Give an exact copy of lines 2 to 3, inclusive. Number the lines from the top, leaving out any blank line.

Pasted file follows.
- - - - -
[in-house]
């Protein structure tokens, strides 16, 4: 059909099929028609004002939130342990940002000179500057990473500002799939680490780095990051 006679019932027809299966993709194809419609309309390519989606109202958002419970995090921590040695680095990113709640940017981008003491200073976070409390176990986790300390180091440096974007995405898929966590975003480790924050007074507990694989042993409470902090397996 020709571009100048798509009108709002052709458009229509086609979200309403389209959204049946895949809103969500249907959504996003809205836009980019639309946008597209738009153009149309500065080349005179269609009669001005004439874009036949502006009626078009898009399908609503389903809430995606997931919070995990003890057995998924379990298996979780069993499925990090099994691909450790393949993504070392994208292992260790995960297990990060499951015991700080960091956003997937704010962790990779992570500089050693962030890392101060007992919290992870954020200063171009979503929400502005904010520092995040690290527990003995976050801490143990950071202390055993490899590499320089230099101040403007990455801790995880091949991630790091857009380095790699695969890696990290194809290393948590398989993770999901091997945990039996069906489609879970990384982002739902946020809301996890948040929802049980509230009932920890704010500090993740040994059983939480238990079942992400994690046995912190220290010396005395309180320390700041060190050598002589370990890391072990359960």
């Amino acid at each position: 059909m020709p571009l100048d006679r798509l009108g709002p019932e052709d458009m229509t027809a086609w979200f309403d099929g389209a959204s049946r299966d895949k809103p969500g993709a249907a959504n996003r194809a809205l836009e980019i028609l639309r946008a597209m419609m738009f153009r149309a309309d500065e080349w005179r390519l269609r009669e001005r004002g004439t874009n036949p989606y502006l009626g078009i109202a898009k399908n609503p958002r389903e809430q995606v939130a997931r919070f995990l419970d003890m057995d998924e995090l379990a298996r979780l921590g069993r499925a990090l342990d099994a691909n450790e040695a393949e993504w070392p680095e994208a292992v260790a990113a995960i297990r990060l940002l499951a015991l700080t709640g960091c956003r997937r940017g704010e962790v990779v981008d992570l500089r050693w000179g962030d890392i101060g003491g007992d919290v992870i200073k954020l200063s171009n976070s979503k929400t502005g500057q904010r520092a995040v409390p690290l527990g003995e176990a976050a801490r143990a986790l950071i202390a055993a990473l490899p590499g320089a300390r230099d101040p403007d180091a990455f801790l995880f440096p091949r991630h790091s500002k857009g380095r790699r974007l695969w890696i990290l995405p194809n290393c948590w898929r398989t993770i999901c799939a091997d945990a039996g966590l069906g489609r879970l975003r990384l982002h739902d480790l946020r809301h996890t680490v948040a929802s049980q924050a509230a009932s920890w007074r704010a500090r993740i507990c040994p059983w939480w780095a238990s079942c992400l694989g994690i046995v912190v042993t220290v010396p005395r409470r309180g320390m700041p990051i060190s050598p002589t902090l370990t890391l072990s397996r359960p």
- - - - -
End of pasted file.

């Protein structure tokens, strides 16, 4: 059909099929028609004002939130342990940002000179500057990473500002799939680490780095990051 006679019932027809299966993709194809419609309309390519989606109202958002419970995090921590040695680095990113709640940017981008003491200073976070409390176990986790300390180091440096974007995405898929966590975003480790924050007074507990694989042993409470902090397996 020709571009100048798509009108709002052709458009229509086609979200309403389209959204049946895949809103969500249907959504996003809205836009980019639309946008597209738009153009149309500065080349005179269609009669001005004439874009036949502006009626078009898009399908609503389903809430995606997931919070995990003890057995998924379990298996979780069993499925990090099994691909450790393949993504070392994208292992260790995960297990990060499951015991700080960091956003997937704010962790990779992570500089050693962030890392101060007992919290992870954020200063171009979503929400502005904010520092995040690290527990003995976050801490143990950071202390055993490899590499320089230099101040403007990455801790995880091949991630790091857009380095790699695969890696990290194809290393948590398989993770999901091997945990039996069906489609879970990384982002739902946020809301996890948040929802049980509230009932920890704010500090993740040994059983939480238990079942992400994690046995912190220290010396005395309180320390700041060190050598002589370990890391072990359960």
């Amino acid at each position: 059909m020709p571009l100048d006679r798509l009108g709002p019932e052709d458009m229509t027809a086609w979200f309403d099929g389209a959204s049946r299966d895949k809103p969500g993709a249907a959504n996003r194809a809205l836009e980019i028609l639309r946008a597209m419609m738009f153009r149309a309309d500065e080349w005179r390519l269609r009669e001005r004002g004439t874009n036949p989606y502006l009626g078009i109202a898009k399908n609503p958002r389903e809430q995606v939130a997931r919070f995990l419970d003890m057995d998924e995090l379990a298996r979780l921590g069993r499925a990090l342990d099994a691909n450790e040695a393949e993504w070392p680095e994208a292992v260790a990113a995960i297990r990060l940002l499951a015991l700080t709640g960091c956003r997937r940017g704010e962790v990779v981008d992570l500089r050693w000179g962030d890392i101060g003491g007992d919290v992870i200073k954020l200063s171009n976070s979503k929400t502005g500057q904010r520092a995040v409390p690290l527990g003995e176990a976050a801490r143990a986790l950071i202390a055993a990473l490899p590499g320089a300390r230099d101040p403007d180091a990455f801790l995880f440096p091949r991630h790091s500002k857009g380095r790699r974007l695969w890696i990290l995405p194809n290393c948590w898929r398989t993770i999901c799939a091997d945990a039996g966590l069906g489609r879970l975003r990384l982002h739902d480790l946020r809301h996890t680490v948040a929802s049980q924050a509230a009932s920890w007074r704010a500090r993740i507990c040994p059983w939480w780095a238990s079942c992400l694989g994690i046995v912190v042993t220290v010396p005395r409470r309180g320390m700041p990051i060190s050598p002589t902090l370990t890391l072990s397996r359960p």